W3C home > Mailing lists > Public > public-rdf-wg@w3.org > May 2011

Re: The RDF 1.1 Literal Quiz

From: Lee Feigenbaum <lee@thefigtrees.net>
Date: Thu, 19 May 2011 11:12:31 -0400
Message-ID: <4DD5335F.5090609@thefigtrees.net>
To: antoine.zimmermann@insa-lyon.fr
CC: public-rdf-wg@w3.org
On 5/19/2011 10:51 AM, Antoine Zimmermann wrote:
> I have some more questions:
>
>
>
> Q25. Is this a single triple?
>
> <joe> <nbChildren> "2"^^xs:decimal .
> <joe> <nbChildren> "+2.000"^^xs:decimal .

No.

> Q26. Is this a single triple?
>
> <joe> <nbChildren> "2"^^xs:byte .
> <joe> <nbChildren> "2"^^xs:positiveInteger .

No.

> Q27. Does the following query give <joe> as an answer, when asked
> against the previous graphs?
>
> SELECT ?person WHERE { ?person <nbChildren> 2 }

Not when queried with standard SPARQL simple entailment semantics.

Lee

>
>
>
> Regards,
> AZ.
>
> Le 19/05/2011 16:40, Alex Hall a écrit :
>> On Wed, May 18, 2011 at 2:22 PM, Richard
>> Cyganiak<richard@cyganiak.de>wrote:
>>
>>> The RDF 1.1 Literal Quiz
>>> ------------------------
>>>
>>> Let's pretend we live in the future and RDF 1.1 has just been published,
>>> including this working group's attempt to clean up string literals.
>>>
>>> Now here's a quiz with some RDF trivia questions.
>>>
>>> What are the answers that you'd like to see? Please keep them short --
>>> along the lines of “Yes”, “No”, “Don't care”, “Don't prefer but ok”,
>>> “Oh yes
>>> please please please”, “WTF!?!?”, “Formal objection!”
>>>
>>> (I tried to phrase the questions in terms of user-visible behaviour
>>> and not
>>> spec-internal mechanisms. I hope we can get some non-controversial test
>>> cases out of this, and pinpoint where we disagree on desired
>>> behaviour. If
>>> you provide responses, then feel free to add additional questions.)
>>>
>>>
>>>
>>> Q1. Does this RDF graph (written in Turtle) have one triple?
>>>
>>> <a> <b> 1 .
>>> <a> <b> "1"^^xsd:integer .
>>>
>>
>> Yes.
>>
>>
>>>
>>> Q2. Does this RDF graph (written in Turtle) have one triple?
>>>
>>> <a> <c> "foo" .
>>> <a> <c> "foo"^^xsd:string .
>>>
>>
>> Yes - I thought the whole point of this exercise was to enforce that by
>> settling on a single representation for that in the abstract syntax.
>>
>>
>>>
>>> Q3. Is this be a valid Turtle file?
>>>
>>> <a> <b> "foo"^^rdf:PlainLiteral .
>>>
>>
>> Valid Turtle, invalid RDF.
>>
>>
>>>
>>> Q4. Is a parser allowed to unify "foo" and "foo"^^xsd:string into a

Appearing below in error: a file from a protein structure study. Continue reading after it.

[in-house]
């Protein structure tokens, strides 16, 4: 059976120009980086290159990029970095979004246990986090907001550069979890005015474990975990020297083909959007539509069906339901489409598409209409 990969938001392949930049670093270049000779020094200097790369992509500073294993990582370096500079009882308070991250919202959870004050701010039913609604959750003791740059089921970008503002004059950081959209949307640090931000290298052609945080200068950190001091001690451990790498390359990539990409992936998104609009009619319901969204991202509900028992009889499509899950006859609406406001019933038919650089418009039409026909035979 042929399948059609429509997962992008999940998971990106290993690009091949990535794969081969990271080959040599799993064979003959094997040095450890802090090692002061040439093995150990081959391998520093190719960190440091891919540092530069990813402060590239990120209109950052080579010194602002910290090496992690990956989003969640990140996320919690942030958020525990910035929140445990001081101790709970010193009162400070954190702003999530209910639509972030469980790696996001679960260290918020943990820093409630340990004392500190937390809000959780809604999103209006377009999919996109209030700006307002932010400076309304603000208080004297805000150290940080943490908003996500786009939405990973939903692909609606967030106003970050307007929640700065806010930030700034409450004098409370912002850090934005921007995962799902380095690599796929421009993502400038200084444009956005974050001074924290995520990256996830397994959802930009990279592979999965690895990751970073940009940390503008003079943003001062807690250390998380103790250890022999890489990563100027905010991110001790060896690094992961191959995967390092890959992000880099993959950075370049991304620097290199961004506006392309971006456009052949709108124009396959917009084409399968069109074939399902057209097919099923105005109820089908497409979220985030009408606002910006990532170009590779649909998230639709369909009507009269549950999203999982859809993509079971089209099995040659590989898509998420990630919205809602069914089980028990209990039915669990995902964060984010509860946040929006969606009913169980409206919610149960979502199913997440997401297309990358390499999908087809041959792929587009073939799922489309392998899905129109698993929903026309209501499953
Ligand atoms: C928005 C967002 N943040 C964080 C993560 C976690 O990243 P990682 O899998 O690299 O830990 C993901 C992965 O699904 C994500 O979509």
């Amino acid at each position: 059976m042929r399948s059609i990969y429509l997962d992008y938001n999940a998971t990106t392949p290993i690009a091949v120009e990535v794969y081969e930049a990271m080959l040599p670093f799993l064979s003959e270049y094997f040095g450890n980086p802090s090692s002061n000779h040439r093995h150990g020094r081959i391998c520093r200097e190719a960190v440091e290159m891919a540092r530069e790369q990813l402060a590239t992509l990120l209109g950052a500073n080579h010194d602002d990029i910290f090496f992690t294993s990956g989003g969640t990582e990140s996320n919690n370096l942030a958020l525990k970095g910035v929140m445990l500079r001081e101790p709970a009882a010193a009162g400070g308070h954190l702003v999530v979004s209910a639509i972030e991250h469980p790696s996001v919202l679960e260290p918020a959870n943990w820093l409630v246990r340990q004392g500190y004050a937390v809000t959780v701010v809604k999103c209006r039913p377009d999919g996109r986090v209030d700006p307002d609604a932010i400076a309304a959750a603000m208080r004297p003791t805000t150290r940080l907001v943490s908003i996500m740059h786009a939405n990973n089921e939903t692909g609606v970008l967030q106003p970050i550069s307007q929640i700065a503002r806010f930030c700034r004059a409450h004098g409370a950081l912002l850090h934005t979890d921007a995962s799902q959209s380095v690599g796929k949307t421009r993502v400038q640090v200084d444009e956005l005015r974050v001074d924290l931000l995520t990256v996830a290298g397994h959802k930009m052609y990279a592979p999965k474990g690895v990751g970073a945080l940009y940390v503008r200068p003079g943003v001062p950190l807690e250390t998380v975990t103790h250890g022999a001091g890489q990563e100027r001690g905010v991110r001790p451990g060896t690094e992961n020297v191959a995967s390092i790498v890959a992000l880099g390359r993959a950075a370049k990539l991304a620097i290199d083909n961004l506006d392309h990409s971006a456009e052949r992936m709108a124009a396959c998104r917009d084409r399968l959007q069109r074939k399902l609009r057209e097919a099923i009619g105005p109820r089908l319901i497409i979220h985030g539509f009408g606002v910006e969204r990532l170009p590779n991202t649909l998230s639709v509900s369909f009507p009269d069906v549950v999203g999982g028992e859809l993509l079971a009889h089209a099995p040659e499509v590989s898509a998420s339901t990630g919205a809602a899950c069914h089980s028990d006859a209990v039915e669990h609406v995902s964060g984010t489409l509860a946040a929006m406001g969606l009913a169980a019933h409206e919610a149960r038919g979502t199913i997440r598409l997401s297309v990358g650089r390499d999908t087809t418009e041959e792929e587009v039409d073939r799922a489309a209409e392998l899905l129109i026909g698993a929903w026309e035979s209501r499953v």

>>> single
>>> form while parsing?
>>>
>>
>> Yes, and hopefully required to.
>>
>>
>>>
>>> Q5. Is this a valid N-Triples file?
>>>
>>> <a> <b> "foo" .
>>>
>>
>> Yes.
>>
>>
>>>
>>> Q6. Is this a valid N-Triples file?
>>>
>>> <a> <b> "foo"^^rdf:PlainLiteral .
>>>
>>
>> Valid N-Triples, invalid RDF.
>>
>>
>>>
>>> Q7. Is this a valid N-Triples file?
>>>
>>> <a> <b> "foo"@en .
>>>
>>
>> Yes.
>>
>>
>>>
>>> Q8. Is this a valid N-Triples file?
>>>
>>> <a> <b> "foo"^^xsd:string .
>>>
>>
>> Yes.
>>
>>
>>>
>>> Q9. Is this true in SPARQL?
>>>
>>> datatype("foo") == xsd:string
>>>
>>
>> Yes.
>>
>>
>>>
>>> Q10. Is this true in SPARQL?
>>>
>>> datatype("foo") == error
>>>
>>
>> No.
>>
>>
>>>
>>> Q11. Is this true in SPARQL?
>>>
>>> datatype("foo") == rdf:PlainLiteral
>>>
>>
>> I hope not.
>>
>>
>>>
>>> Q12. Is this true in SPARQL?
>>>
>>> datatype("foo"@en) == xsd:string
>>>
>>
>> Probably not.
>>
>>
>>>
>>> Q13. Is this true in SPARQL?
>>>
>>> datatype("foo"@en) == error
>>>
>>
>> Don't care.
>>
>>
>>>
>>> Q14. Is this true in SPARQL?
>>>
>>> datatype("foo"@en) == rdf:PlainLiteral
>>>
>>
>> Don't care.
>>
>>
>>>
>>> Q15. Is this true in SPARQL?
>>>
>>> datatype("foo"@en) == rdflang:en
>>>
>>
>> Don't care.
>>
>>
>>>
>>> Q16. Does the literal in this RDF/XML fragment have a language tag?
>>>
>>> <rdf:Description rdf:about="a" xml:lang="en">
>>> <rdf:b>foo</rdf:b>
>>> </rdf:Description>
>>>
>>
>> Don't care.
>>
>>
>>>
>>> Q17. Does the literal in this RDF/XML fragment have a language tag?
>>>
>>> <rdf:Description rdf:about="a" xml:lang="en">
>>> <rdf:b rdf:datatype="&xsd;string">foo</rdf:b>
>>> </rdf:Description>
>>>
>>
>> Don't care.
>>
>>
>>>
>>> For each of the following pairs of statements, if the statement on
>>> the left
>>> is true, then is the statement on the right true as well in a system
>>> that
>>> supports datatype inference (specifically, {xsd:string}-Entailment)?
>>>
>>> Q18. {<a> <b> "foo" . } => {<a> <b> "foo"^^xsd:string . }
>>>
>>
>> Yes.
>>
>>
>>>
>>> Q19. {<a> <b> "foo"^^xsd:string . } => {<a> <b> "foo" . }
>>>
>>
>> Yes.
>>
>>
>>>
>>> Q20. {<a> <b> "foo" . } => {<a> <b> "foo"@en . }
>>>
>>
>> No.
>>
>>
>>>
>>> Q21. {<a> <b> "foo"@en . } => {<a> <b> "foo" . }
>>>
>>
>> No.
>>
>>
>>>
>>> Q22. {<a> <b> "foo"@en . } => {<a> <b> "foo"@en-GB . }
>>>
>>
>> No.
>>
>>
>>>
>>> Q23. {<a> <b> "foo"@en-GB . } => {<a> <b> "foo"@en . }
>>>
>>
>> No.
>>
>>
>>>
>>> Q24. {<a> <b> "foo"@fr . } => {<a> <b> "foo"@en . }
>>>
>>
>>
>> No.
>>
>> -Alex
>>
>
>
Received on Thursday, 19 May 2011 15:13:00 GMT

This archive was generated by hypermail 2.3.1 : Tuesday, 26 March 2013 16:25:42 GMT